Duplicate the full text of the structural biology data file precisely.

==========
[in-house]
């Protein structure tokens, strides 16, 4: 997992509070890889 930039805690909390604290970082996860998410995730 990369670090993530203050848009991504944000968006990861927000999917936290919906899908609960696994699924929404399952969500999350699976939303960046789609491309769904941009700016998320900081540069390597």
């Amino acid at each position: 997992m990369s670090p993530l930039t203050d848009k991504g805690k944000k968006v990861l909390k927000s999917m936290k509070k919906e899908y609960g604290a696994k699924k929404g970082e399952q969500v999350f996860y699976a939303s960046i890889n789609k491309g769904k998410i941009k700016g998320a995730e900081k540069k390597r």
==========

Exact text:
[in-house]
């Protein structure tokens, strides 16, 4: 997992509070890889 930039805690909390604290970082996860998410995730 990369670090993530203050848009991504944000968006990861927000999917936290919906899908609960696994699924929404399952969500999350699976939303960046789609491309769904941009700016998320900081540069390597």
């Amino acid at each position: 997992m990369s670090p993530l930039t203050d848009k991504g805690k944000k968006v990861l909390k927000s999917m936290k509070k919906e899908y609960g604290a696994k699924k929404g970082e399952q969500v999350f996860y699976a939303s960046i890889n789609k491309g769904k998410i941009k700016g998320a995730e900081k540069k390597r």